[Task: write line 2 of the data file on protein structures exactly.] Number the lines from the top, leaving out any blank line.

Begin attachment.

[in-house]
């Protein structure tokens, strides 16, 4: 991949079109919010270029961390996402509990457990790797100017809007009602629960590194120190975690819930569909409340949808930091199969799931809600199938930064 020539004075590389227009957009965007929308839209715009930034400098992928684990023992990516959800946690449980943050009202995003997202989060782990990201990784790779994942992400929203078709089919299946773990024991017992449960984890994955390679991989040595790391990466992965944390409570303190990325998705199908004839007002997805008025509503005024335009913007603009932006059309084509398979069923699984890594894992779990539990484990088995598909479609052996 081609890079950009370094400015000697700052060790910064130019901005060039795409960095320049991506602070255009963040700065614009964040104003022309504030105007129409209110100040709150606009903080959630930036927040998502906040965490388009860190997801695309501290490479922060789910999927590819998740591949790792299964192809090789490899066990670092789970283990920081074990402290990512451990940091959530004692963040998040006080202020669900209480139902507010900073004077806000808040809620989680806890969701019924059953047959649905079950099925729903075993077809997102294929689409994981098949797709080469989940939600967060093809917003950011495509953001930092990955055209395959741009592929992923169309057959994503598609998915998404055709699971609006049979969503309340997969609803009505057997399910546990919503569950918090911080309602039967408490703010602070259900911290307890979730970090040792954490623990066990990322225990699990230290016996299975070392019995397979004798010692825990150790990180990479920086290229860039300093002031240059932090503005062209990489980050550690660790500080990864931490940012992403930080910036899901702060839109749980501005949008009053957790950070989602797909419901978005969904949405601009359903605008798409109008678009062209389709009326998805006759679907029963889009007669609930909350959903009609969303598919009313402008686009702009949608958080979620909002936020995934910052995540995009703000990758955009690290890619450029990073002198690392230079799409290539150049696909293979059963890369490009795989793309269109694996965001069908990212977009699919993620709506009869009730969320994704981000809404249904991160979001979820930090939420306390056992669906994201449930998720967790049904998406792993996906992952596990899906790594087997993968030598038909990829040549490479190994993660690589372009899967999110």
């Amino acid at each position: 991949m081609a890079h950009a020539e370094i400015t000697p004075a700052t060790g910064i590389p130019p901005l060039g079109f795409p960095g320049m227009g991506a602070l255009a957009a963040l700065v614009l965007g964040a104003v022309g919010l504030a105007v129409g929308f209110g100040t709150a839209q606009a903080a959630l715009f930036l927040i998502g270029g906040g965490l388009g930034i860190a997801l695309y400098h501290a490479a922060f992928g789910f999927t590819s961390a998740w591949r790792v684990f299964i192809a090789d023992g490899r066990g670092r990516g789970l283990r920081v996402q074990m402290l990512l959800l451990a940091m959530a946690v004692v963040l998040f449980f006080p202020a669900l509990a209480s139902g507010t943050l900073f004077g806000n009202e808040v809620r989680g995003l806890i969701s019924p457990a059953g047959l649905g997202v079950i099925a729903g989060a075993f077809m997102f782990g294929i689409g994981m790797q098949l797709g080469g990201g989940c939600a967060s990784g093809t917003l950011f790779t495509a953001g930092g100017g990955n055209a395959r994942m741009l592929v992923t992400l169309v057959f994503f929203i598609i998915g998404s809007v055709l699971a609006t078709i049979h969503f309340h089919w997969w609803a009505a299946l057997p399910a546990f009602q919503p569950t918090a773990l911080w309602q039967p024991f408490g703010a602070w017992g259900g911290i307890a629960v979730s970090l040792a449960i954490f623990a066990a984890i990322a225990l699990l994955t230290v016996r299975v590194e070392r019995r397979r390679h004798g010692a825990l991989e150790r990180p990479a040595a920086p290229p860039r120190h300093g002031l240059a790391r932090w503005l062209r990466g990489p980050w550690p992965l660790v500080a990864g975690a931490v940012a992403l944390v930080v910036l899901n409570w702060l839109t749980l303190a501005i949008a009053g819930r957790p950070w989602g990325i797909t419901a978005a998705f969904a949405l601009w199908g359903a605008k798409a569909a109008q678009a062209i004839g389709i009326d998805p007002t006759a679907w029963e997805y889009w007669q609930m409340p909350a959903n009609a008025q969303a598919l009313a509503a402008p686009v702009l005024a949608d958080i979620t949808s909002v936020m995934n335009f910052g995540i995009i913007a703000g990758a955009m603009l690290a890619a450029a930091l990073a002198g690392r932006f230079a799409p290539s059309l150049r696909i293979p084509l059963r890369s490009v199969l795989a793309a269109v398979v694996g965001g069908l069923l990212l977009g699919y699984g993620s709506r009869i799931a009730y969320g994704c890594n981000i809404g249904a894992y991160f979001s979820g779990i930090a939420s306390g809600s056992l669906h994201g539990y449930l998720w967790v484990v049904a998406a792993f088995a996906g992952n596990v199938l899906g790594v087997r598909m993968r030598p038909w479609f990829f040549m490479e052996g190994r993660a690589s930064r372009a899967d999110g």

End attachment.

């Protein structure tokens, strides 16, 4: 991949079109919010270029961390996402509990457990790797100017809007009602629960590194120190975690819930569909409340949808930091199969799931809600199938930064 020539004075590389227009957009965007929308839209715009930034400098992928684990023992990516959800946690449980943050009202995003997202989060782990990201990784790779994942992400929203078709089919299946773990024991017992449960984890994955390679991989040595790391990466992965944390409570303190990325998705199908004839007002997805008025509503005024335009913007603009932006059309084509398979069923699984890594894992779990539990484990088995598909479609052996 081609890079950009370094400015000697700052060790910064130019901005060039795409960095320049991506602070255009963040700065614009964040104003022309504030105007129409209110100040709150606009903080959630930036927040998502906040965490388009860190997801695309501290490479922060789910999927590819998740591949790792299964192809090789490899066990670092789970283990920081074990402290990512451990940091959530004692963040998040006080202020669900209480139902507010900073004077806000808040809620989680806890969701019924059953047959649905079950099925729903075993077809997102294929689409994981098949797709080469989940939600967060093809917003950011495509953001930092990955055209395959741009592929992923169309057959994503598609998915998404055709699971609006049979969503309340997969609803009505057997399910546990919503569950918090911080309602039967408490703010602070259900911290307890979730970090040792954490623990066990990322225990699990230290016996299975070392019995397979004798010692825990150790990180990479920086290229860039300093002031240059932090503005062209990489980050550690660790500080990864931490940012992403930080910036899901702060839109749980501005949008009053957790950070989602797909419901978005969904949405601009359903605008798409109008678009062209389709009326998805006759679907029963889009007669609930909350959903009609969303598919009313402008686009702009949608958080979620909002936020995934910052995540995009703000990758955009690290890619450029990073002198690392230079799409290539150049696909293979059963890369490009795989793309269109694996965001069908990212977009699919993620709506009869009730969320994704981000809404249904991160979001979820930090939420306390056992669906994201449930998720967790049904998406792993996906992952596990899906790594087997993968030598038909990829040549490479190994993660690589372009899967999110």